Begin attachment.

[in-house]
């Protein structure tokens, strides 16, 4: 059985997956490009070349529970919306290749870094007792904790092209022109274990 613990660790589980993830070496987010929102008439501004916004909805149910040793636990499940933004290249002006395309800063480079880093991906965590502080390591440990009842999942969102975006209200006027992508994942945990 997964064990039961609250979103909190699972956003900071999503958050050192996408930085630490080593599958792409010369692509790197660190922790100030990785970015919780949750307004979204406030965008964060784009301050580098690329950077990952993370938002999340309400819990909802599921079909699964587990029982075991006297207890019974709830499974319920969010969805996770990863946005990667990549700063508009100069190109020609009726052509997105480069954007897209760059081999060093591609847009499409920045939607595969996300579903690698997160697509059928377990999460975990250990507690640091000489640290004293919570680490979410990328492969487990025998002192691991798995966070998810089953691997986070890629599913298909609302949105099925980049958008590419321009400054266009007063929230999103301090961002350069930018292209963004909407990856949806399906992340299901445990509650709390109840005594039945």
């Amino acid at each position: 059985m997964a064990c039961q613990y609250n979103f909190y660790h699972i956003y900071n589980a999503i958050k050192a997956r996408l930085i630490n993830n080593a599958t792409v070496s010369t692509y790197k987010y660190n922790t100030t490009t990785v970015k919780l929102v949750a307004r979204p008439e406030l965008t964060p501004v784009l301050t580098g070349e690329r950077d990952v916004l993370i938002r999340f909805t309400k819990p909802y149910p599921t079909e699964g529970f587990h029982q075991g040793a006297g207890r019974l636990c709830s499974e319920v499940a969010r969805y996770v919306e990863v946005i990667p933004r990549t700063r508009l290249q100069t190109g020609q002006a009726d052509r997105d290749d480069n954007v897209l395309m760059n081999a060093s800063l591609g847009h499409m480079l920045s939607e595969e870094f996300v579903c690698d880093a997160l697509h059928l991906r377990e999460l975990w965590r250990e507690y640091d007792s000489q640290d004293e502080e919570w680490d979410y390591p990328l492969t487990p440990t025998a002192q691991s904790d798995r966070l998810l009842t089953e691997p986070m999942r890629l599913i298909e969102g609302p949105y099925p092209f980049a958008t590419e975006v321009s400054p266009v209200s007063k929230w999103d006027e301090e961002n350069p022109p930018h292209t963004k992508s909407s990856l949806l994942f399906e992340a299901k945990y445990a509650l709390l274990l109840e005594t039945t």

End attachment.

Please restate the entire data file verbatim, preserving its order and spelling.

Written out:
[in-house]
């Protein structure tokens, strides 16, 4: 059985997956490009070349529970919306290749870094007792904790092209022109274990 613990660790589980993830070496987010929102008439501004916004909805149910040793636990499940933004290249002006395309800063480079880093991906965590502080390591440990009842999942969102975006209200006027992508994942945990 997964064990039961609250979103909190699972956003900071999503958050050192996408930085630490080593599958792409010369692509790197660190922790100030990785970015919780949750307004979204406030965008964060784009301050580098690329950077990952993370938002999340309400819990909802599921079909699964587990029982075991006297207890019974709830499974319920969010969805996770990863946005990667990549700063508009100069190109020609009726052509997105480069954007897209760059081999060093591609847009499409920045939607595969996300579903690698997160697509059928377990999460975990250990507690640091000489640290004293919570680490979410990328492969487990025998002192691991798995966070998810089953691997986070890629599913298909609302949105099925980049958008590419321009400054266009007063929230999103301090961002350069930018292209963004909407990856949806399906992340299901445990509650709390109840005594039945």
């Amino acid at each position: 059985m997964a064990c039961q613990y609250n979103f909190y660790h699972i956003y900071n589980a999503i958050k050192a997956r996408l930085i630490n993830n080593a599958t792409v070496s010369t692509y790197k987010y660190n922790t100030t490009t990785v970015k919780l929102v949750a307004r979204p008439e406030l965008t964060p501004v784009l301050t580098g070349e690329r950077d990952v916004l993370i938002r999340f909805t309400k819990p909802y149910p599921t079909e699964g529970f587990h029982q075991g040793a006297g207890r019974l636990c709830s499974e319920v499940a969010r969805y996770v919306e990863v946005i990667p933004r990549t700063r508009l290249q100069t190109g020609q002006a009726d052509r997105d290749d480069n954007v897209l395309m760059n081999a060093s800063l591609g847009h499409m480079l920045s939607e595969e870094f996300v579903c690698d880093a997160l697509h059928l991906r377990e999460l975990w965590r250990e507690y640091d007792s000489q640290d004293e502080e919570w680490d979410y390591p990328l492969t487990p440990t025998a002192q691991s904790d798995r966070l998810l009842t089953e691997p986070m999942r890629l599913i298909e969102g609302p949105y099925p092209f980049a958008t590419e975006v321009s400054p266009v209200s007063k929230w999103d006027e301090e961002n350069p022109p930018h292209t963004k992508s909407s990856l949806l994942f399906e992340a299901k945990y445990a509650l709390l274990l109840e005594t039945t």